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Family Court
Paternity Petition Program

About the program
Information checklist
Computer requirements
Start the Paternity Petition Program

About the program

Paternity means fatherhood. When you file your petition, the court will have a hearing in Family Court to decide who is the child's biological father. If paternity is found, the court will issue an "Order of Filiation." This order states who is the child's legal biological father.

You can use this free program if:

  • You are the mother AND you are not married to the other parent,
  • You are a man who believes he is the father AND you are not married to the other parent.

This program has audio for your convenience.

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Information checklist

You will need the following information with you when you use this program:

  • The name and address of the other parent.
  • The names and birth dates of the children.
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Computer requirements

You must have the following on your computer to use this program:

  1. Adobe Flash to see the program. Download it now for free.
  2. Microsoft Word to properly view and print the completed court forms. If you do not have Word, you can download Word Viewer now for free and view and print Word documents, even if you donít have Word on your computer.

    Note: Microsoft WordPad is not the same as Microsoft Word. WordPad will cause problems with your documents.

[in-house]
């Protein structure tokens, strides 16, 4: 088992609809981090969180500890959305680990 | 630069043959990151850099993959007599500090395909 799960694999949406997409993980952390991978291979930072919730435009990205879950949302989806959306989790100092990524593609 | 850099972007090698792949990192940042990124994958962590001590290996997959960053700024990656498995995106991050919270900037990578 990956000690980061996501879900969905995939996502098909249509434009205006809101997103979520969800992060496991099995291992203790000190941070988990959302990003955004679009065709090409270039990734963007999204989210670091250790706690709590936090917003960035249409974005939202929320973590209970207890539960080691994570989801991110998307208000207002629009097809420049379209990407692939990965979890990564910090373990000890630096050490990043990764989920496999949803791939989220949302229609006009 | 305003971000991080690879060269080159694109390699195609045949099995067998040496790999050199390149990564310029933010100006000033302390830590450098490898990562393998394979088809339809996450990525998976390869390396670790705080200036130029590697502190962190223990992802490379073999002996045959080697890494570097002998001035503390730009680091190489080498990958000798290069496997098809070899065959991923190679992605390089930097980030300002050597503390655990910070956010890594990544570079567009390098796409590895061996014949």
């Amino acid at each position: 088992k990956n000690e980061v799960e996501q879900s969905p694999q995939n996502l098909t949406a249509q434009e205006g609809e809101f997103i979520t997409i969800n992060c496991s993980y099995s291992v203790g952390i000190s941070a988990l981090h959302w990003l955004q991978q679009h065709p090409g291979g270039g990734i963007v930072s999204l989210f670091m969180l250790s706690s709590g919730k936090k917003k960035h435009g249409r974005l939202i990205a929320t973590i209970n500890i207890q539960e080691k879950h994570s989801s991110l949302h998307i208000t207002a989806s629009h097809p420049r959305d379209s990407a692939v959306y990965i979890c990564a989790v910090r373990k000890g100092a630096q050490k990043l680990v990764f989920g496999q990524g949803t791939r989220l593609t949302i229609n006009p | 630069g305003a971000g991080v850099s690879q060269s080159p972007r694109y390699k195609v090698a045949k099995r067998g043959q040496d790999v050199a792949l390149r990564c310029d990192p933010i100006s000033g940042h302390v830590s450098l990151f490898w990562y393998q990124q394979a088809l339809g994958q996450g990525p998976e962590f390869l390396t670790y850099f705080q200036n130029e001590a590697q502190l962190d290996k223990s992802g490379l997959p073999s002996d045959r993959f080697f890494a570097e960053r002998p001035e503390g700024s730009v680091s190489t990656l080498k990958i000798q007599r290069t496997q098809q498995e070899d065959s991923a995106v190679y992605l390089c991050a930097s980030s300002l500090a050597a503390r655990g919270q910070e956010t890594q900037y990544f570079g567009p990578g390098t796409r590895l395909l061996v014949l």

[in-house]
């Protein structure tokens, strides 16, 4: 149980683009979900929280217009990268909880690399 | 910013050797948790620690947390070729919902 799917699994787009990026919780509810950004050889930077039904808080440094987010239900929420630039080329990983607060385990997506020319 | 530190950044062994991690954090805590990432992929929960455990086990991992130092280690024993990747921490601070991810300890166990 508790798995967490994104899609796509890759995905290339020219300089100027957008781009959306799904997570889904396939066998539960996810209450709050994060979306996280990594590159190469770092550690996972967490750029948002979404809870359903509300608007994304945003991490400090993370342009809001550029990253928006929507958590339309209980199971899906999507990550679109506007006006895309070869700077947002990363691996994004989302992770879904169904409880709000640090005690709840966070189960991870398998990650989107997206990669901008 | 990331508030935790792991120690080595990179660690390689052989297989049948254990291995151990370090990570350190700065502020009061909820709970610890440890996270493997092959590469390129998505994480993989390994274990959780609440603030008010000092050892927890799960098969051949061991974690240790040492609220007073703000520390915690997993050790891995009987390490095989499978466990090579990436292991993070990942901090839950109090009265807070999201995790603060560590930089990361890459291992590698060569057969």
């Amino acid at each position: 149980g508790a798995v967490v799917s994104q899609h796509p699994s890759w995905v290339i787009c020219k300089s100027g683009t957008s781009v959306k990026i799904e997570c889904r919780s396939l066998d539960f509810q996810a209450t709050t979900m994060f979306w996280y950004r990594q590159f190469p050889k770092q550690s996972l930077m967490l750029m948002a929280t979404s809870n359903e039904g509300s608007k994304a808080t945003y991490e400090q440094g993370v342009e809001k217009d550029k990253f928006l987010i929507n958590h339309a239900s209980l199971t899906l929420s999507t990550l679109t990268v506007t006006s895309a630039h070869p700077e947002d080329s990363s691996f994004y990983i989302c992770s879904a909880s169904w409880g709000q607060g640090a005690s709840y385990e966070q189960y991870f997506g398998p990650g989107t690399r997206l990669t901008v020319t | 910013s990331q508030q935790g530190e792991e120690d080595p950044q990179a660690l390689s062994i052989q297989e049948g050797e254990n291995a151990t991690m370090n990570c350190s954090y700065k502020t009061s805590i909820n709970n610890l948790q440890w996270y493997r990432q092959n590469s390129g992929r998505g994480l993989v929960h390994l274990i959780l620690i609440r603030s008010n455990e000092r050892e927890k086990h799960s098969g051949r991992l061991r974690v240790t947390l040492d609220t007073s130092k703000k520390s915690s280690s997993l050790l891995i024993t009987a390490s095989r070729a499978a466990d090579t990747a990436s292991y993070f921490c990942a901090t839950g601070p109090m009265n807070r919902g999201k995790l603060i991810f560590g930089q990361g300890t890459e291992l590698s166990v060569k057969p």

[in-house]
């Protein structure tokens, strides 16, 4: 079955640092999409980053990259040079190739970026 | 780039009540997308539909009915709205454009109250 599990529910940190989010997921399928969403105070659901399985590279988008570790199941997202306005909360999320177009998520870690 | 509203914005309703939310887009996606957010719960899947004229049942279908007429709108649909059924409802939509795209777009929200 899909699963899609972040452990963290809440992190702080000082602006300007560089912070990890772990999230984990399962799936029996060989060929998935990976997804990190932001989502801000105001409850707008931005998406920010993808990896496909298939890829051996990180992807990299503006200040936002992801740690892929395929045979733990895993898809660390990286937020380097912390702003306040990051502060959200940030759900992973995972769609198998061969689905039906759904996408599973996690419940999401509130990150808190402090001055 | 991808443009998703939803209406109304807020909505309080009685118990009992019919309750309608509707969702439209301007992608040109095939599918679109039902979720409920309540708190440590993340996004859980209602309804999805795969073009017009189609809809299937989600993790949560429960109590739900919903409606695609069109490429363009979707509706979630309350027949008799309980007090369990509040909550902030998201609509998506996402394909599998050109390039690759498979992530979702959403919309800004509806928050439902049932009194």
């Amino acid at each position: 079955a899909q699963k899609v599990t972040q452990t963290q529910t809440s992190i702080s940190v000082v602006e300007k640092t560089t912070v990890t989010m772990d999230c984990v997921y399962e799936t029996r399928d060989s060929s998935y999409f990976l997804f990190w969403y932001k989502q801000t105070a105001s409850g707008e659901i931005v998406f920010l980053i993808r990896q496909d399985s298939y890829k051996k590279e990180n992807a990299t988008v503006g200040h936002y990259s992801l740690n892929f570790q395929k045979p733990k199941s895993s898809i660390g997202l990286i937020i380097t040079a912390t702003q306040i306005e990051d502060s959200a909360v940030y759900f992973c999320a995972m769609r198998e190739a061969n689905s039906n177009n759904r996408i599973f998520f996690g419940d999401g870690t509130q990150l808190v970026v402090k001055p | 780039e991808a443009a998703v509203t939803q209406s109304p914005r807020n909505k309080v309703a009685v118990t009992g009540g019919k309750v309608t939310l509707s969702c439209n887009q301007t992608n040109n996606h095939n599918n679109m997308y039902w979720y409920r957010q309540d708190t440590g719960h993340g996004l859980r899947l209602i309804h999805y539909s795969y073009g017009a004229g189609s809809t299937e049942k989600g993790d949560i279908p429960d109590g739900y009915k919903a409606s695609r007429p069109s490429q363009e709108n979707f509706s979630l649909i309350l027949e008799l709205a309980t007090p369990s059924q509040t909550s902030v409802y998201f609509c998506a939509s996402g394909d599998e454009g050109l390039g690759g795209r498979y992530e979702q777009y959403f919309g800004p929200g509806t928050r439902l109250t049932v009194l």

See Frequently Asked Questions

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Paternity Petition Program

Note: You will be taken to our partner website called LawHelp Interactive.

You can "Sign Up to Save Your Work" or go directly to the program without signing up by clicking on "Get Started" or "Go". Then check to agree to the Terms of Use and click on "Continue" to begin the program.

NYS DIY Forms are only for court users who don't have a lawyer and legal services and pro bono attorneys and staff helping clients who cannot afford lawyers. Commercial use is prohibited and no one may charge for using these programs. When you begin the program, you will be asked to accept these terms of use.

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This program was created by a partnership between the state courts and the civil justice community.

Last updated on April 24, 2014

 New York State Unified Court System
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